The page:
Saturday, May 1, 2010
A World of Choice and Morality: A Mass Effect 2 Review
Society has come a long way in the last century. Life in the mid-twentieth century could be considered linear. There were so few paths that were socially acceptable. Conformity was the word that defined the times. Conform or be cast out. I feel that society has advanced in recent decades. What has become acceptable in today’s day and age is so broad and so varied. I think, in a way, that this shift in society and in what is “right” are a good analogy for the way our games have changed since the inception of the video game industry (and vice versa, but that’s another story).
Companies like Bioware have taken a leading role in giving players the option of choice. There is no better example of this than their critically acclaimed Mass Effect 2. The story of Commander Shepard and his fight against the Collectors is rife with moral grey areas, opportunities, and game changing decisions.
I’ll start with the game mechanics. And by that, I mean I’ll start with the massively improved game mechanics. In Mass Effect 1, the game had a rough (although terrifically fun) implementation of third person shooter gameplay. The biotic and technical powers, especially, were harmed by the flaws in the system. They were imprecise and at times it was difficult to discern which power you were using or what effect it had on the Geth horde you were facing down in the conveniently cover-riddled cave on that random planet in that one system.
Mass Effect 2 takes this flawed system and refines it greatly. Did you ever get sick of waiting for weapon overheat to dissipate? Mass Effect 2 fixes that with the use of heat sinks for each individual weapon. It greatly improves the flow of gameplay and really makes you wonder whether or not to use that shotgun on that drone. Many people were worried that the introduction of an ammunition system would make the game a Gears of War clone. Allow me to put those fears to rest. The ammunition greatly changes the speed of gameplay, which results in an all around more pleasant experience. The biotics and technical powers are massively improved as well. The powers are self-contained in little spheres that have the ability to arc around objects and hit enemies. Their effects are visible and less confusing than in Mass Effect 1.
The game also introduces two new weapon types: the submachine gun and the heavy weapon. They fixed the incredibly broken pistol from Mass Effect 1, making it both less effective and less viable in more situations. This is where the submachine gun comes into play. The rate of fire is incredibly rapid, but its range suffers past low-mid. Though, due to the rate of fire and the sheer ammo capacity, it tends to be hard not to kill something with it.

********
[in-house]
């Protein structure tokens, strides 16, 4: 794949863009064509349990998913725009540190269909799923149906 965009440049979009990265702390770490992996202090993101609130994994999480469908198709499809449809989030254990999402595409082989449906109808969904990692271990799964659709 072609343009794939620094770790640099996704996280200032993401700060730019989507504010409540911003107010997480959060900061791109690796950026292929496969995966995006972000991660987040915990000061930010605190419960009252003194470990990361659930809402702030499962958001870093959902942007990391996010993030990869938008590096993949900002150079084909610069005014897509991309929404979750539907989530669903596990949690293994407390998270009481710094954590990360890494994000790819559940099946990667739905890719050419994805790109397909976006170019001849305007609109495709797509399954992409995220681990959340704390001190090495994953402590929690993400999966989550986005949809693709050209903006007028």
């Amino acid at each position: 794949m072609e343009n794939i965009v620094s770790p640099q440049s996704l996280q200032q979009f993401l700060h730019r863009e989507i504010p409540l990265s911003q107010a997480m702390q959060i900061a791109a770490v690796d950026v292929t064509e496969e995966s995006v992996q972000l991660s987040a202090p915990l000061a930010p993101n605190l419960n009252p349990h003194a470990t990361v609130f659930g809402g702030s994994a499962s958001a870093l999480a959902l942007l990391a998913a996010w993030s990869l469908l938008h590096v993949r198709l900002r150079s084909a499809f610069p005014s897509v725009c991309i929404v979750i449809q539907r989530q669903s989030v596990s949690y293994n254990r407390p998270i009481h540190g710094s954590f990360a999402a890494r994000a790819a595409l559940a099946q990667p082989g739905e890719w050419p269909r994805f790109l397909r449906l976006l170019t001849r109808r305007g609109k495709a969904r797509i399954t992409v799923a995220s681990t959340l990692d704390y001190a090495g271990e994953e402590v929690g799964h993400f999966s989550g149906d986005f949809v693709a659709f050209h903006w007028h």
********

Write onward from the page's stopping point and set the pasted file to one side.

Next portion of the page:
The heavy weapons, on the other hand, are your final solution for bigger enemies. Heavy weapons are strong and quite varied. I won’t ruin the surprise for those of you who have yet to play it, but the phrase “going nuclear” gains a new meaning when utilizing the heavy weapons.
In Mass Effect 1, class specific abilities sort of fell by the wayside at higher levels when you were an unstoppable machine as any class. Really the only limiter at the time was what weapons you could use with decent accuracy. Mass Effect 2 makes class selection far and away more important. Abilities like the Vanguard’s Biotic Charge or the Sentinel’s Cloak become absolutely essential when you reach higher difficulties. At that point, you need more than firepower and brute force to win a fight. You need sheer cunning and sharp strategy to flank and bring down the regenerating enemies like the Vorcha (a new race introduced).
Mass Effect 2 also changes what some would consider the most important part of the most important part of battle: the battlefield. That entire rant about linearism at the beginning of this review sort of goes out the window at this point. The battlefield has become incredibly straightforward in Mass Effect 2. You are directed where to go just by advancing through a level. There are few, if any, chances to get lost in your trek through Mass Effect 2’s different scenarios while you’re hunting down new teammates or fighting back the mysterious force threatening human colonies in the Terminus systems. This is quite possibly the only gripe I have about the game. What made Mass Effect 1 such an engulfing experience was the fact that you could go anywhere or to nearly any planet and get lost.
This leads me to another point? Instead of visiting every planet individually, they have you mining for resources instead of visiting every planet. Doing that for hours on end was an incredibly frustrating and boring aspect of Mass Effect 2.
That being said, allow me to delve into that opening statement a little more. Mass Effect 2 is the pinnacle of choice. The game demands that you consider both sides to a question or demands that you consider your course of action. There is no “right” answer to any of the questions the game asks. There is no clear decision. The game itself is a question of choice. It is a question of morality. It makes you question your values as a person. Now that, that is a feat no accomplished by many games ever.
Mass Effect 2 is the gold standard of game production in this day and age. It contains the perfect blend linearism and choice. It outshines Dragon Age: Origins in that there is a direction in which to progress rather than places to just go and do things. It outshines Gears of War in the gameplay that the title is so proud of. It outshines most story driven role-playing games in terms of sheer narrative quality.
Mass Effect 2 is the product of years of dedicated labor that culminated in one of the defining gameplay experiences in a generation.
by Derek Smith